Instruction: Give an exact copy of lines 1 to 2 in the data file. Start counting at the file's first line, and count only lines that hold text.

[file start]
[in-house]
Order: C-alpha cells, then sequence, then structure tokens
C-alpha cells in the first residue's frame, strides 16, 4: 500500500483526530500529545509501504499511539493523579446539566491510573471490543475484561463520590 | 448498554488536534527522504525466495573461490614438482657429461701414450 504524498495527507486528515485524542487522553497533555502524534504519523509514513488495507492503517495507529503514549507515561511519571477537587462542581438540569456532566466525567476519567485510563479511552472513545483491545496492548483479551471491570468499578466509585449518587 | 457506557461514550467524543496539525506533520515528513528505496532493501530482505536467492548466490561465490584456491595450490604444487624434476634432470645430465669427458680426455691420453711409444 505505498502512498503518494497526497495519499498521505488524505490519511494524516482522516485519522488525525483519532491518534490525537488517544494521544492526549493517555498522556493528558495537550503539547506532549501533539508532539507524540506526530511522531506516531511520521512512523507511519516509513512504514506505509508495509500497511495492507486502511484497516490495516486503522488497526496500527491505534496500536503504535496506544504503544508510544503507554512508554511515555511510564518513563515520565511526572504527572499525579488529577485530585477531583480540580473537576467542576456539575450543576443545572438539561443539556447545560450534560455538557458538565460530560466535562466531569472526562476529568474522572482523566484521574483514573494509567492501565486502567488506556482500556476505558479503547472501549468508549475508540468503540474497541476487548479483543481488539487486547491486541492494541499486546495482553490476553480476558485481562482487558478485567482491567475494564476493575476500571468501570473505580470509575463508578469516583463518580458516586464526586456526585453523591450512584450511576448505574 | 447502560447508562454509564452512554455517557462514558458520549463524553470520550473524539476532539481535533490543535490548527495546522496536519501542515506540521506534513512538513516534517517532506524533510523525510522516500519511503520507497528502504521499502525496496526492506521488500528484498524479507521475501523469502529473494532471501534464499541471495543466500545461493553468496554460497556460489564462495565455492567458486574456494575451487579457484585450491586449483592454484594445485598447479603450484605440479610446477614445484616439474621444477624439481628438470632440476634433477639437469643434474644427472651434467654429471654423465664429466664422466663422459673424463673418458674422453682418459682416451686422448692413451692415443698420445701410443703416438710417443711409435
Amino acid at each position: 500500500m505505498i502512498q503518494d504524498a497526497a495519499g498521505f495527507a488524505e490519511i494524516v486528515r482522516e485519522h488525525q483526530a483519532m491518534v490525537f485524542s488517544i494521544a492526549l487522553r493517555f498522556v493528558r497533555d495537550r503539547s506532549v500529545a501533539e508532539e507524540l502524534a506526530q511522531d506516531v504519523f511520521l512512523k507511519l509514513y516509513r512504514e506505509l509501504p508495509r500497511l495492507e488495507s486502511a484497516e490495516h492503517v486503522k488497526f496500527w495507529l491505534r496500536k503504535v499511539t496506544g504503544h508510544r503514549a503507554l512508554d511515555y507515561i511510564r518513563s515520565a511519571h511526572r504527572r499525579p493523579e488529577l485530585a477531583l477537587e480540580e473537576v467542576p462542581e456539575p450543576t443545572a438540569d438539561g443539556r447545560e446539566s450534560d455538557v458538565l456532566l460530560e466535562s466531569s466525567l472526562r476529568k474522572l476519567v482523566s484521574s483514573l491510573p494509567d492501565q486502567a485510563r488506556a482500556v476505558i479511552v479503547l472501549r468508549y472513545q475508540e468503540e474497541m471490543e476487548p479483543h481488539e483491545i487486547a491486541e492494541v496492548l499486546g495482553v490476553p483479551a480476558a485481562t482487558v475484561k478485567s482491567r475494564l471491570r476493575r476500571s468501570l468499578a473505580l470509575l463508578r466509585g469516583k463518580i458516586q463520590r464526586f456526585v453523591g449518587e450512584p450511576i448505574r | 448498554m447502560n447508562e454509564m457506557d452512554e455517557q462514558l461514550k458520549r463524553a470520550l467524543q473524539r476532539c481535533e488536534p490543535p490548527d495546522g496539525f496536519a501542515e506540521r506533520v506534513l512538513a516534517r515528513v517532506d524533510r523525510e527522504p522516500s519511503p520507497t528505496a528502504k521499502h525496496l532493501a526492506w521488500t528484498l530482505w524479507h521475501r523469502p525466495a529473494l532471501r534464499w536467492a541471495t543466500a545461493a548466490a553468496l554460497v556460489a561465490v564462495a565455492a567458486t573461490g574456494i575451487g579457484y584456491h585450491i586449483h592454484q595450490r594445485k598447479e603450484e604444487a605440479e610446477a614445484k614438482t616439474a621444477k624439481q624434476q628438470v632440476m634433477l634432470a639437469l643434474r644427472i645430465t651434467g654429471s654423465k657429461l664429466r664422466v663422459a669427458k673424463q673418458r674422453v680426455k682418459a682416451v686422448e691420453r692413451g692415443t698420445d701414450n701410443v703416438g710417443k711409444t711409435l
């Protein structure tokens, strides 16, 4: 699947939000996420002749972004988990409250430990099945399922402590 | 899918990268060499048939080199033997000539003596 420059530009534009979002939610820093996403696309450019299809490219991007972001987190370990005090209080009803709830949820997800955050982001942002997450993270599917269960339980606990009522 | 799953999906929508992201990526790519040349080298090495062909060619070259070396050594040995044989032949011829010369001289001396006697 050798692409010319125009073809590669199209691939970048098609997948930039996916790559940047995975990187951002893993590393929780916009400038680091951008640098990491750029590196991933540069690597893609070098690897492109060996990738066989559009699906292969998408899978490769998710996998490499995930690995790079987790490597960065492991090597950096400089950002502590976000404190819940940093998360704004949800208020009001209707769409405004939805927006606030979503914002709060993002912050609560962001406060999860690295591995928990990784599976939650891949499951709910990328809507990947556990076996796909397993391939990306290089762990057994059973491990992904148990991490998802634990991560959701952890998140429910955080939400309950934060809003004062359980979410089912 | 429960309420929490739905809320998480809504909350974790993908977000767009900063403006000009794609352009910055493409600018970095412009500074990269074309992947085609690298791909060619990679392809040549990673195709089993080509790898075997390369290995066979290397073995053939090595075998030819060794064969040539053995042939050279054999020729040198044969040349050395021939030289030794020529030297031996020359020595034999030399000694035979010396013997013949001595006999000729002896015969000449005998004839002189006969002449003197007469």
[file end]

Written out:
[in-house]
Order: C-alpha cells, then sequence, then structure tokens